Apparently because investors will be scared off investing in new plant because of past experience with the RET pushing down wholesale electricity prices. So some time down the track -- possibly in a decade or two when we need new conventional generation -- no one will be willing to finance it. Also, generators will cut back on maintenance so that they might...break down when demand is high and electricity prices are for once actually really good (sound like a good strategy?).
Besides this security of supply problem requiring a stretch of the imagination, if you read the report in detail it throws up a range of issues and suggestions which run counter to policy positions of major generators. This suggests this not as simple as just blaming government subsidies for renewables.
Firstly Lewis notes that one of the reasons for utilities difficult predicament in Europe is in fact their own poor strategic decision-making,
“..given that many [power utilities] were slow to recognize the disruptive threat presented by renewable technologies in general, and by the potential for self-finance for distributed generation in particular (the bulk of the solar PV capacity has been funded by private households rather than incumbent utilities), it would undoubtedly be fair to say that some of the consequences of the power crisis could have been avoided with more adaptable corporate strategies on the part of the incumbent utilities.”
The same goes for Australian power companies which have elected to buy several thousands of megawatts of coal and gas power generation after 2007, when the expanded Renewable Energy Target became government policy. How these companies could cry 'woe is me' when they knew the policy before buying power plants (and even paid bargain basement prices because of the generation oversupply) seems a bit like they reckon the government owes them a living.
Also, Lewis notes that it is a combination of an inadequate carbon price and the declining competitiveness of gas relative to coal (due to US shale pushing US coal into Europe) that has played an instrumental role in gas being pushed aside in Europe. Indeed, Lewis has suggested that the European ETS should have features characteristic of a price floor -- something Australian electricity suppliers have actively undermined.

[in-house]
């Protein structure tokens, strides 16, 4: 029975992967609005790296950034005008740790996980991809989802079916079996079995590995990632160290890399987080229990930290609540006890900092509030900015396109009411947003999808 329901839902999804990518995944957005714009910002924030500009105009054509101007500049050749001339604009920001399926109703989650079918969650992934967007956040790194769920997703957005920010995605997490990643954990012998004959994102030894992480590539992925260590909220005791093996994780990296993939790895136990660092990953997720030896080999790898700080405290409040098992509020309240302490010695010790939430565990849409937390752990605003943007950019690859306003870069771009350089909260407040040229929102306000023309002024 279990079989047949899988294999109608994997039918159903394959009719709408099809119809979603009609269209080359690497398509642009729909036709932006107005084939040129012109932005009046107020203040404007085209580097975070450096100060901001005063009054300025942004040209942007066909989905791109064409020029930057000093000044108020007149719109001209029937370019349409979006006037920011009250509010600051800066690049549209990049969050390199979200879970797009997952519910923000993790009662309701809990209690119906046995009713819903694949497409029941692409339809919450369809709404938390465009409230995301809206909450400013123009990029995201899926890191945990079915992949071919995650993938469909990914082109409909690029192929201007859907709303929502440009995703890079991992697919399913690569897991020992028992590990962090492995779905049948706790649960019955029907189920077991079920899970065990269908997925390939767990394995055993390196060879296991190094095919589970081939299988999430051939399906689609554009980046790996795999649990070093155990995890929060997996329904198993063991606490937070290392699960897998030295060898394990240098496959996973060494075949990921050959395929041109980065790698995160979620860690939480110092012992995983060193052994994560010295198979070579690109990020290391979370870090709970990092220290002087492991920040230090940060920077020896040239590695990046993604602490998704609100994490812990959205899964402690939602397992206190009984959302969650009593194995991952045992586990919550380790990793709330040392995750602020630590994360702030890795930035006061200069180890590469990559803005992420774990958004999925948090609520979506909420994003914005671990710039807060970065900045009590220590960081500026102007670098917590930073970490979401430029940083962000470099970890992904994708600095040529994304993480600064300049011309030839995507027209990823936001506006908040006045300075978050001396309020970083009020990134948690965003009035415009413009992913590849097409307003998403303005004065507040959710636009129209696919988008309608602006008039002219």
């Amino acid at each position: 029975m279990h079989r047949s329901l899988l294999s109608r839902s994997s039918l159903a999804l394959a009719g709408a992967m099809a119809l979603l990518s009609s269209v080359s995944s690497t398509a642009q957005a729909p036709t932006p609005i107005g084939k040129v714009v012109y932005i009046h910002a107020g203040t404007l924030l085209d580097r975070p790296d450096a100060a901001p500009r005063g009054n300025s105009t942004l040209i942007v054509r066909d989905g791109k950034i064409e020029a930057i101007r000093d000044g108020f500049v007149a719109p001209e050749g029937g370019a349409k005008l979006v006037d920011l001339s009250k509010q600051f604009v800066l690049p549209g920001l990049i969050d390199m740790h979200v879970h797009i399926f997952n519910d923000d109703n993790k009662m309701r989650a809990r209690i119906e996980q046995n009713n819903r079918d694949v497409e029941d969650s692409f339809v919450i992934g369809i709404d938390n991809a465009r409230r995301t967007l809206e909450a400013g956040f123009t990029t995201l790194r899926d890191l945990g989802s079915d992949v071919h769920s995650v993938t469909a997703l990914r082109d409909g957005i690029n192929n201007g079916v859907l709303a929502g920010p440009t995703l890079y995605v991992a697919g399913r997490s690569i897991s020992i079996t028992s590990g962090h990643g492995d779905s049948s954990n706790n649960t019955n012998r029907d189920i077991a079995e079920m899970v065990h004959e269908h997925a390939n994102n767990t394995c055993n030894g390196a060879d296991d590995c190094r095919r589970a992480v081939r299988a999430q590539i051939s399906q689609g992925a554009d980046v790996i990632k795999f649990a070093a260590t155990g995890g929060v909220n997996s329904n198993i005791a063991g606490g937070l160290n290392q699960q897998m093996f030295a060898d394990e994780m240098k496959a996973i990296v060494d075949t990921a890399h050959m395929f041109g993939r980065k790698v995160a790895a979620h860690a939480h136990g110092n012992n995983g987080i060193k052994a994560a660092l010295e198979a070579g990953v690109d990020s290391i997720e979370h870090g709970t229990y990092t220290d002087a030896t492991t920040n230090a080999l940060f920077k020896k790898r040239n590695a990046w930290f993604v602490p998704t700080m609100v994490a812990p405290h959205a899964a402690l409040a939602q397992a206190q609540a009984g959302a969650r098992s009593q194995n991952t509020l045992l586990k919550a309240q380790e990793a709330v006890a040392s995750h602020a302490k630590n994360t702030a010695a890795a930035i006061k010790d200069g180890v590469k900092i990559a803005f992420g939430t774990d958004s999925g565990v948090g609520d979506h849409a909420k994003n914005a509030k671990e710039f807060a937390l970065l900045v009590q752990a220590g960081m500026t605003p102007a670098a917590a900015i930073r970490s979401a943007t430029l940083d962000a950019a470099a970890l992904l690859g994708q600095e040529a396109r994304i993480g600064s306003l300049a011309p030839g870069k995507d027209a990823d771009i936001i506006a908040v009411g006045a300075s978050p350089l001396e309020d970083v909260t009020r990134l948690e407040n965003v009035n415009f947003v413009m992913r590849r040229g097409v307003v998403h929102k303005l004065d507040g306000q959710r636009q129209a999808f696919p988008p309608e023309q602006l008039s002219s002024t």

In Australia, we have similar issues. Even if you scaled back the RET considerably, it’s not gas that will grow but rather coal over the next decade. With the carbon price axed, wholesale gas prices tripling and coal prices steady, and a very large overhang of excess coal fired generating capacity sitting idle, there will be nothing to stop coal output from growing considerably at the expense of gas once the RET is rolled back. It's also worth noting that in the past three years, it has been coal (rather than gas) that has experienced a major decline in Australia at the hands of gains in energy efficiency and renewable energy.
There are a range of differences in Australia’s east coast electricity market and renewables sector to those in Europe, which suggest Lewis’ observations simply don’t apply here. Most importantly is that our wind and solar resources are vastly better than those in Germany and so the cost of government support for renewables is vastly smaller for consumers.